Sometimes, history has a way of sneaking up on you. Just when it was beginning to look like there was no way to slow down the world’s insane rates of consumerism, coupled with our even crazier output of Earth-destroying pollutants, along came the Great Financial Meltdown of 2008.
The breadlines on Canadian streets have not yet lengthened significantly from the effects of the meltdown, but with plummeting commodity prices and ever-tightening credit, our turn is coming. Falling world demand has done what no amount of environmental activism could do: slowed down the Canadian oil industry.
In an unexpected development, even the recycling business has taken a hit. Raven Recycling, the Yukon’s nonprofit waste management society, is in financial difficulties because the value of recycled paper and plastic has plummeted with the demand for plastic consumer goods.
There is now no money to be made in shipping recyclables down the Alaska Highway.
It is essential to our survival as a species that we slow down our rate of consumption. At the same time, our survival as individuals requires that we consume a certain amount, so a rational slowdown would be far preferable.
Sad to say, in this pyramid scheme we call the international economy, the only way to slow down uncontrolled growth is to plunge millions of people into misery and poverty, pushing the many millions already in that state closer to starvation and death.
Fortunately though, the rich can expect to be spared the pain. When people all over the US were losing their homes to foreclosures in the subprime mortgage crisis, bailouts never entered the public discussion. But when the losses moved uptown, the sudden threat to multi-billion dollar financial institutions required a US$700 -billion rescue fund.
According to Guardian economics editor Larry Elliot, “The crisis will only end when house prices stop falling and banks stop racking up huge losses on their loans.” Early intervention in the real-estate markets could have helped millions of Americans keep their homes, and prevented the meltdown, but that would be socialism, and of course unthinkable.
Bailouts are not for $300,000 mortgagees with $40,000 salaries. They’re for multi-billion-dollar corporations, whose CEOs earn on average more than 10 per cent of profits. In 2007, the average salary for CEOs of Standard and Poor 500 companies was $9.1 million. For bankers, who bear most of the blame for the meltdown, the figures were often much higher — $20 million at J.P. Morgan, $23 million at Bank of America.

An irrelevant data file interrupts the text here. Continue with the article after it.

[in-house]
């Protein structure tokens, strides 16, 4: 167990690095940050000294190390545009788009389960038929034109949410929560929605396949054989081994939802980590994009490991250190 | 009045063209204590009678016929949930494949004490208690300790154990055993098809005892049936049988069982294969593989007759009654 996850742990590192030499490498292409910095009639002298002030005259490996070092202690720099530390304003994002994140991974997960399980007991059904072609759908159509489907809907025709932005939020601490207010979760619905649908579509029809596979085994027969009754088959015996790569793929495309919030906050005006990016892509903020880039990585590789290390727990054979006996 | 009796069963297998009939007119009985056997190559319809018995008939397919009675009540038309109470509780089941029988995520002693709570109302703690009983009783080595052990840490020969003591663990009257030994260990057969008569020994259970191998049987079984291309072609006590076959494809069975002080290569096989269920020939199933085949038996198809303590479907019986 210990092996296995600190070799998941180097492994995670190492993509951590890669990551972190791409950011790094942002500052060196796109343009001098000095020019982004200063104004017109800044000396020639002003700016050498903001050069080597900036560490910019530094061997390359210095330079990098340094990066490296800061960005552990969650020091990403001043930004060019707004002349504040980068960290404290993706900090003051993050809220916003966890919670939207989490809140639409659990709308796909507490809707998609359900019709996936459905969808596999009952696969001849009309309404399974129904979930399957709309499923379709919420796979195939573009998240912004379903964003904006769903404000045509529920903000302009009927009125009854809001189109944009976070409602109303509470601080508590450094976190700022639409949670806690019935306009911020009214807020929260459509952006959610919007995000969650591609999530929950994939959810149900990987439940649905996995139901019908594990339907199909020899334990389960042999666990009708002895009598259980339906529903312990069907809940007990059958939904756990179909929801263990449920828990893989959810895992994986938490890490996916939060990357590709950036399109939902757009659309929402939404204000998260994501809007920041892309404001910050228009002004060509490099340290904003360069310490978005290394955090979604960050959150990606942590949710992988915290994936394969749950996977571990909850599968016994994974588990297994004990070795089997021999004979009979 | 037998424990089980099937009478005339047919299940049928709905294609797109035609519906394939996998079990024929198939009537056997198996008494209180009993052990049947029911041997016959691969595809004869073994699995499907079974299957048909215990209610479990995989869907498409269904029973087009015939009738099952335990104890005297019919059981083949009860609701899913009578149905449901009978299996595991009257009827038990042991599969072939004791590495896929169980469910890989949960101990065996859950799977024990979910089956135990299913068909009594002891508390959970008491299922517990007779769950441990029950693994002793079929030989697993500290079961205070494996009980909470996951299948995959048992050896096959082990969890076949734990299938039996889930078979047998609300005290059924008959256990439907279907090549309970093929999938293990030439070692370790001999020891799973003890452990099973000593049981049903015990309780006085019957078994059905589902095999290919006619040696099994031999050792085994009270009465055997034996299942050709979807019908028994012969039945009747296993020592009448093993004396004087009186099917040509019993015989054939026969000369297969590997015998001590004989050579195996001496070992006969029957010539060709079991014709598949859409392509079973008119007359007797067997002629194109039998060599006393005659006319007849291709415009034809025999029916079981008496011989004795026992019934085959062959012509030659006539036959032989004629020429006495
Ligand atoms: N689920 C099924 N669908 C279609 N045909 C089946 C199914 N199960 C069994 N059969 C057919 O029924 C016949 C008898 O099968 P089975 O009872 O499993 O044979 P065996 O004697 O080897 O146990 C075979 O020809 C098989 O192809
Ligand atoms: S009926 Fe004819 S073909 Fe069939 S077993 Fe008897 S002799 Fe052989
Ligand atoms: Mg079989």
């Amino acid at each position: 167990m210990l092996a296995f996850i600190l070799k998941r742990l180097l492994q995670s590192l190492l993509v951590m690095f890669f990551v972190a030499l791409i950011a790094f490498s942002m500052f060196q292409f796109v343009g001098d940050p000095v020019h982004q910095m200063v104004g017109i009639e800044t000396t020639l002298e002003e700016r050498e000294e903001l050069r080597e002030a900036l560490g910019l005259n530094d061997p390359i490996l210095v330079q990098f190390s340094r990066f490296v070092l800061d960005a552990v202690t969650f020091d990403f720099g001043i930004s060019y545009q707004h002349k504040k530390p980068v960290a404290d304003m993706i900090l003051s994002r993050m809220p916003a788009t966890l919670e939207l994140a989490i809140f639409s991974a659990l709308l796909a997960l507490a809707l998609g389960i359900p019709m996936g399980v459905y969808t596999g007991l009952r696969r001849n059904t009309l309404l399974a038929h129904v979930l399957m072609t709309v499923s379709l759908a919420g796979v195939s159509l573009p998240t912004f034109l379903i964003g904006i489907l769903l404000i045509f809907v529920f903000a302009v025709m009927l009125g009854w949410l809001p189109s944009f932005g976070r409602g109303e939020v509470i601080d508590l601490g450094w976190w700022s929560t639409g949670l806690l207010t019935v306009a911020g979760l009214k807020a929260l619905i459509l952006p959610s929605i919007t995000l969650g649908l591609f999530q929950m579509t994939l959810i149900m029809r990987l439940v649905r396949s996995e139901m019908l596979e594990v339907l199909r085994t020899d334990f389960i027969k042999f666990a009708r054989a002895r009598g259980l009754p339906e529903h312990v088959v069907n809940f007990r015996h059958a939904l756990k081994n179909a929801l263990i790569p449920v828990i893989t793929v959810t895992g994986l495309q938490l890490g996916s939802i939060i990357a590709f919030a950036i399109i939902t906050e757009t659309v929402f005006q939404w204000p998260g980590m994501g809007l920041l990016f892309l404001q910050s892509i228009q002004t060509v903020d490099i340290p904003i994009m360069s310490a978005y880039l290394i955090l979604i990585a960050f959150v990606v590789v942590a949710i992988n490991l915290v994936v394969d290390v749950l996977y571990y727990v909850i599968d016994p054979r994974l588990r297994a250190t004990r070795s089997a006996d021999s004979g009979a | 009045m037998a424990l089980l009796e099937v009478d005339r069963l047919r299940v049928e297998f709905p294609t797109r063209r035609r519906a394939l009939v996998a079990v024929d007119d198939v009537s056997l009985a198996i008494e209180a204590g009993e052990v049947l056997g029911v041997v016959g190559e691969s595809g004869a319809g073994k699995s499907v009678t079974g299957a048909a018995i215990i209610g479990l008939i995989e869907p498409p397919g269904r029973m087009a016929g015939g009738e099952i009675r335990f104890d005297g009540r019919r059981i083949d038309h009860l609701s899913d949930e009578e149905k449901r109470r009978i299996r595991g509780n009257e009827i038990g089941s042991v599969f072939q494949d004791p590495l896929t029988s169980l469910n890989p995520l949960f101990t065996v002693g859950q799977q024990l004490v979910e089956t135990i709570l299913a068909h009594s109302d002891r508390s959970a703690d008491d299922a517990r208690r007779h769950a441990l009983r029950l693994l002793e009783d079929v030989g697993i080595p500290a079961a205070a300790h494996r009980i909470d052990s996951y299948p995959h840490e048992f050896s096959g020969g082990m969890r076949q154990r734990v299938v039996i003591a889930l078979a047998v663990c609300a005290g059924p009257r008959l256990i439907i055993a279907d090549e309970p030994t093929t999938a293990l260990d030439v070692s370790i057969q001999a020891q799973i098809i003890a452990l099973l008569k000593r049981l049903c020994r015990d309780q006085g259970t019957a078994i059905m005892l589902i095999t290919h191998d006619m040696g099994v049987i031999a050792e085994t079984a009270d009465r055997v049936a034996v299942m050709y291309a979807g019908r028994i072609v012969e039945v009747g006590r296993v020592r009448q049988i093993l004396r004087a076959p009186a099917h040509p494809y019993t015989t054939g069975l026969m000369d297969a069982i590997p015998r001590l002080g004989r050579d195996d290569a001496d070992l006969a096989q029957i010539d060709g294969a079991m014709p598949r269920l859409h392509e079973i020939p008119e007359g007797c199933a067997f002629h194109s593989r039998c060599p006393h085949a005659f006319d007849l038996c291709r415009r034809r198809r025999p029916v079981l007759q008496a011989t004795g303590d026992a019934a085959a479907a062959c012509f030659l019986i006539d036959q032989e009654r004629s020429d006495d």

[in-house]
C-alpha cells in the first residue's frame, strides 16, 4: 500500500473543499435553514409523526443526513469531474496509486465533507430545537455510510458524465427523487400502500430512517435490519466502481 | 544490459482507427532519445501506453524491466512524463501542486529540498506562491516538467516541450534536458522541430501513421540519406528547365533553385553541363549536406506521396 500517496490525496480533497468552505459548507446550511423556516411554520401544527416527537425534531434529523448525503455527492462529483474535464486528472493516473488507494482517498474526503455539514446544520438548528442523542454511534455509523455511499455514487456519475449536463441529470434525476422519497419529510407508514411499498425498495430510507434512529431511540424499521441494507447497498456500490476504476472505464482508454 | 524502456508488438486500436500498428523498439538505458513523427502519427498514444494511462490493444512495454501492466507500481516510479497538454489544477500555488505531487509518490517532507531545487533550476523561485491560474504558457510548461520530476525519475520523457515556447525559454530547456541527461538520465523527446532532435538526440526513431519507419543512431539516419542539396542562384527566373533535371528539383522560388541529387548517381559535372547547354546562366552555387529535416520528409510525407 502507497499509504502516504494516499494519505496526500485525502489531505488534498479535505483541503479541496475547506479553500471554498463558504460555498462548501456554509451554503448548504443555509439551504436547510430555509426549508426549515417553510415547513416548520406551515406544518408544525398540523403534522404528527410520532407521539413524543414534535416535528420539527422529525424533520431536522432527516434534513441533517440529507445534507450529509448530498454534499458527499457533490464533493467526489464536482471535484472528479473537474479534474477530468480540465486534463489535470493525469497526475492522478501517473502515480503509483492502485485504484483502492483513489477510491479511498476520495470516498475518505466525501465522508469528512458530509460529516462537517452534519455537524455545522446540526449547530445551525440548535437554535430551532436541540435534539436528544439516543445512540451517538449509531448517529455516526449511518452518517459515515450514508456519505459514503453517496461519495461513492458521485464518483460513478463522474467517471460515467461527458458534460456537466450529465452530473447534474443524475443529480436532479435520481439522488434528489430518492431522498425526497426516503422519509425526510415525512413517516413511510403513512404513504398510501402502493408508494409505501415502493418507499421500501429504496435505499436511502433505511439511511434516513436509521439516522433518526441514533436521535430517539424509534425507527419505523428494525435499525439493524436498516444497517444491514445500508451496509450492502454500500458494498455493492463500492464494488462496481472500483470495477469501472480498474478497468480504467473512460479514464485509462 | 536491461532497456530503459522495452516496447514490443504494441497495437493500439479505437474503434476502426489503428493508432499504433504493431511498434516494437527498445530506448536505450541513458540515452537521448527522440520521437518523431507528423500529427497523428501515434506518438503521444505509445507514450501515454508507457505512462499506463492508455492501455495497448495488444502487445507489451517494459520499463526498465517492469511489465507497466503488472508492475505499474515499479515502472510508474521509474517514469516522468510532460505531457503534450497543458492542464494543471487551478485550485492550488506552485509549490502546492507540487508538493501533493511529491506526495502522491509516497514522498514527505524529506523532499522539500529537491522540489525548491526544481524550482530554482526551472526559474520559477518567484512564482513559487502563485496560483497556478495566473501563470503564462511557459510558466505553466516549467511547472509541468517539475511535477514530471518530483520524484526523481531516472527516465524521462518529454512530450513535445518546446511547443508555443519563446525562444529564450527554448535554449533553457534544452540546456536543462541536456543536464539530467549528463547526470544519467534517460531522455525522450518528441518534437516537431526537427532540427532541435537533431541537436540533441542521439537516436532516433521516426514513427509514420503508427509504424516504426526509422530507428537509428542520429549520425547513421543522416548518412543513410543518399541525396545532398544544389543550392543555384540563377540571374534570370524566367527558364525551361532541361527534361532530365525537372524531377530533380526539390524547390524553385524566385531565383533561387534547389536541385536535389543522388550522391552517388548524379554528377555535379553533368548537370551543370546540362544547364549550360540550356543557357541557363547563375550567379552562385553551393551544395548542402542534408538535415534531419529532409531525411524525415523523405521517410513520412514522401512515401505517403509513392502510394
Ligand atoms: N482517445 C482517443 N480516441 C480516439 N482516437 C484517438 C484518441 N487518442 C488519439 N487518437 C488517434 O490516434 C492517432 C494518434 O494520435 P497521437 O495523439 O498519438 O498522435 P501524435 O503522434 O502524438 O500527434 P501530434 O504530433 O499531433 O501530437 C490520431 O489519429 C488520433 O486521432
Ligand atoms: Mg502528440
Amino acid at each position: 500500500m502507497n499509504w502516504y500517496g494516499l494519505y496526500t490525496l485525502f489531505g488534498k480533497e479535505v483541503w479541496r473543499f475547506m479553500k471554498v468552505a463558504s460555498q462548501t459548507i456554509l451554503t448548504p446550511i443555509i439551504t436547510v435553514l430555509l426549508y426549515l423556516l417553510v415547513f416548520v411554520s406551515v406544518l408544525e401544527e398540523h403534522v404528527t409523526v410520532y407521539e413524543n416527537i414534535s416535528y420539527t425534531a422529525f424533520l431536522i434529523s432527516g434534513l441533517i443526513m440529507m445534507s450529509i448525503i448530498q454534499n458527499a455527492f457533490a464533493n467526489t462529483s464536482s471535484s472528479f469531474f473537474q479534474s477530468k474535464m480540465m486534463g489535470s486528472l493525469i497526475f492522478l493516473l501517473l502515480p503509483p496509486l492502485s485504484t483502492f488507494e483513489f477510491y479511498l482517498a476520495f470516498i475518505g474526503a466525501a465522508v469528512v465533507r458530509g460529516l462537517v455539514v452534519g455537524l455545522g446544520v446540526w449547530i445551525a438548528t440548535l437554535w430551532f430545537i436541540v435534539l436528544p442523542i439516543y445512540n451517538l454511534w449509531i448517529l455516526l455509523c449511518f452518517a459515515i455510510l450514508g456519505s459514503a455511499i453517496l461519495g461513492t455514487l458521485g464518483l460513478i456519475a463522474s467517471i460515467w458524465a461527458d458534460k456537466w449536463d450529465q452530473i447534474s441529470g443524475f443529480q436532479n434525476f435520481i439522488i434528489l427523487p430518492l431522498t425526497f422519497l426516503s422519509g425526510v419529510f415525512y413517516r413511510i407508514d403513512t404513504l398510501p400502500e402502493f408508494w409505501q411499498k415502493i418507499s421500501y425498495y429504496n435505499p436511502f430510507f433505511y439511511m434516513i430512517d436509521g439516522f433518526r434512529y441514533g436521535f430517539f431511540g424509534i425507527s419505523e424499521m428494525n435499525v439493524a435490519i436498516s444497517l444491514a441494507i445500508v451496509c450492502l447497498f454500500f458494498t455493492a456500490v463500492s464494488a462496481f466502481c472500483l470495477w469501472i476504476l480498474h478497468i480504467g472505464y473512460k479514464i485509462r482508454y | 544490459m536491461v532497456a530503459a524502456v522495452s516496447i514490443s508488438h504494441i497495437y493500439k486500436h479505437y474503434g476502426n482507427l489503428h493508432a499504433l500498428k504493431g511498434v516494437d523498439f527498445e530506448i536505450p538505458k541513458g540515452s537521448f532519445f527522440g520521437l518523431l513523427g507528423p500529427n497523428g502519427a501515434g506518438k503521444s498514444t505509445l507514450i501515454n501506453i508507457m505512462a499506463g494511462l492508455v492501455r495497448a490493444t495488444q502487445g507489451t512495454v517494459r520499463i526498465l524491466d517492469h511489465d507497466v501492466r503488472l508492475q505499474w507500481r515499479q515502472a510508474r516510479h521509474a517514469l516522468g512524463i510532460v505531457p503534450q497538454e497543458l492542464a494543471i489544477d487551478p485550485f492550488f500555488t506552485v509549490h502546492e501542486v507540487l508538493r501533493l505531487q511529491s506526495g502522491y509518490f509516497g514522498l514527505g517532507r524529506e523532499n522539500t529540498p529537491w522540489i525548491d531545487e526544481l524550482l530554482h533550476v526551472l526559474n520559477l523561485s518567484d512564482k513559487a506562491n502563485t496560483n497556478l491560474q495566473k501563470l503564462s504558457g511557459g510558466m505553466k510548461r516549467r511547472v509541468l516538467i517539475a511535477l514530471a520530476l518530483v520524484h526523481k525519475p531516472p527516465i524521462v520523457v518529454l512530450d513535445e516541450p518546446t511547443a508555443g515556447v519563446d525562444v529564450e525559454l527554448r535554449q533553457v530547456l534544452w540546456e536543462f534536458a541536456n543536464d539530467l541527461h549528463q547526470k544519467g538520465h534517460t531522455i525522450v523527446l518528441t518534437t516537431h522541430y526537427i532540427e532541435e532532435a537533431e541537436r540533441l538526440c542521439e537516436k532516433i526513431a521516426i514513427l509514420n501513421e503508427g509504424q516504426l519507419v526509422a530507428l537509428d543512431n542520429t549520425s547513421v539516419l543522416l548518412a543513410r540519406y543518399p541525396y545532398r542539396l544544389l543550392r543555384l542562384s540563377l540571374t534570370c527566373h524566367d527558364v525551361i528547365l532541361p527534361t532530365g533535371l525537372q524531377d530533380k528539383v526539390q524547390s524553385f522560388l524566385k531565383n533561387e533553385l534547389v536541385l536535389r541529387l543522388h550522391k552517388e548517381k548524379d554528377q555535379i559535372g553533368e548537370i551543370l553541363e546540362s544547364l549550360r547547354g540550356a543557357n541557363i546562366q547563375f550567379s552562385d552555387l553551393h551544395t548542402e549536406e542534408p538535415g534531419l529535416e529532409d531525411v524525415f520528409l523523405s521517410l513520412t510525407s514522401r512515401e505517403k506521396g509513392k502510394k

Now North American auto makers have their hands into the US Treasury for $25 billion, and are making it clear that Canadian jobs depend on a similar bailout in this country. General Motors CEO Richard Wagoner pulled in $15 million in 2007, up 64 per cent from the previous year, while the company’s stock plummeted, and jobs were cut on both sides of the border.
The people creating the ‘solution’ to the Great Financial Meltdown are the same people who manufactured the crisis in the first place. All that money that’s disappeared out of your RRSPs didn’t just go poof in the night. Somebody walked away with it. Now they want more.
If we have to find billions of dollars to fix the economy, let’s not hand it over to the same crooks to feed the same crooked schemes. Let’s work on a new economy. One that puts the planet and its citizens first.
Instead of pumping billions into GM and Ford, pump them into a New Deal for the 21st century. Create jobs in green manufacturing, in housing the homeless and creating environmentally responsible infrastructure. Create a fund to upgrade existing housing and put thousands of carpenters, plumbers, and electricians to work.
For the past 30 years we’ve put the globalist theory to the test. Now that it is completely discredited, it’s time to try something rational in its place. There are a lot of intelligent ways to spend a billion dollars. Handing it to the guy who stole your last billion isn’t one of them.
Al Pope won the 2002 Ma Murray Award for Best Columnist in BC/Yukon. His novel, Bad Latitudes, is available in bookstores.